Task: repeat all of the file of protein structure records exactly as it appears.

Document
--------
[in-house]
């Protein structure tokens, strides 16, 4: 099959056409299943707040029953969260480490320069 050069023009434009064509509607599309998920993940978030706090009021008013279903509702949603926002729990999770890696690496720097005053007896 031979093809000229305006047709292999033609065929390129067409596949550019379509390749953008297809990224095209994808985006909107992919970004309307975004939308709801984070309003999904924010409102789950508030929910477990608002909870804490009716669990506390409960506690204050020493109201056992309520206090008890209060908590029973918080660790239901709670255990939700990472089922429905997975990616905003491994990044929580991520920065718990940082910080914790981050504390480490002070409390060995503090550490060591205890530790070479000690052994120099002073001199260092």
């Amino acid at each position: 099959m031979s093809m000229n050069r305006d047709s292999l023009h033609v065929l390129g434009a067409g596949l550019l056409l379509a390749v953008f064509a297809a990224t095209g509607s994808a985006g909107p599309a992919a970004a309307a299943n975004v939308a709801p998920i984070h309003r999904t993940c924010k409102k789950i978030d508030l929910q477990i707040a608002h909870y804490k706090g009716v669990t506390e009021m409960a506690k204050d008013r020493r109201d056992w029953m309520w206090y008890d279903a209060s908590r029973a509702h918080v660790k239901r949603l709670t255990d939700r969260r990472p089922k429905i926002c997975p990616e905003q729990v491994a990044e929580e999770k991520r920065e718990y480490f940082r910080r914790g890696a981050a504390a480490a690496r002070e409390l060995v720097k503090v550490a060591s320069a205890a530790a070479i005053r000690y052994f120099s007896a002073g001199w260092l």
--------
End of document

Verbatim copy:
[in-house]
């Protein structure tokens, strides 16, 4: 099959056409299943707040029953969260480490320069 050069023009434009064509509607599309998920993940978030706090009021008013279903509702949603926002729990999770890696690496720097005053007896 031979093809000229305006047709292999033609065929390129067409596949550019379509390749953008297809990224095209994808985006909107992919970004309307975004939308709801984070309003999904924010409102789950508030929910477990608002909870804490009716669990506390409960506690204050020493109201056992309520206090008890209060908590029973918080660790239901709670255990939700990472089922429905997975990616905003491994990044929580991520920065718990940082910080914790981050504390480490002070409390060995503090550490060591205890530790070479000690052994120099002073001199260092």
């Amino acid at each position: 099959m031979s093809m000229n050069r305006d047709s292999l023009h033609v065929l390129g434009a067409g596949l550019l056409l379509a390749v953008f064509a297809a990224t095209g509607s994808a985006g909107p599309a992919a970004a309307a299943n975004v939308a709801p998920i984070h309003r999904t993940c924010k409102k789950i978030d508030l929910q477990i707040a608002h909870y804490k706090g009716v669990t506390e009021m409960a506690k204050d008013r020493r109201d056992w029953m309520w206090y008890d279903a209060s908590r029973a509702h918080v660790k239901r949603l709670t255990d939700r969260r990472p089922k429905i926002c997975p990616e905003q729990v491994a990044e929580e999770k991520r920065e718990y480490f940082r910080r914790g890696a981050a504390a480490a690496r002070e409390l060995v720097k503090v550490a060591s320069a205890a530790a070479i005053r000690y052994f120099s007896a002073g001199w260092l």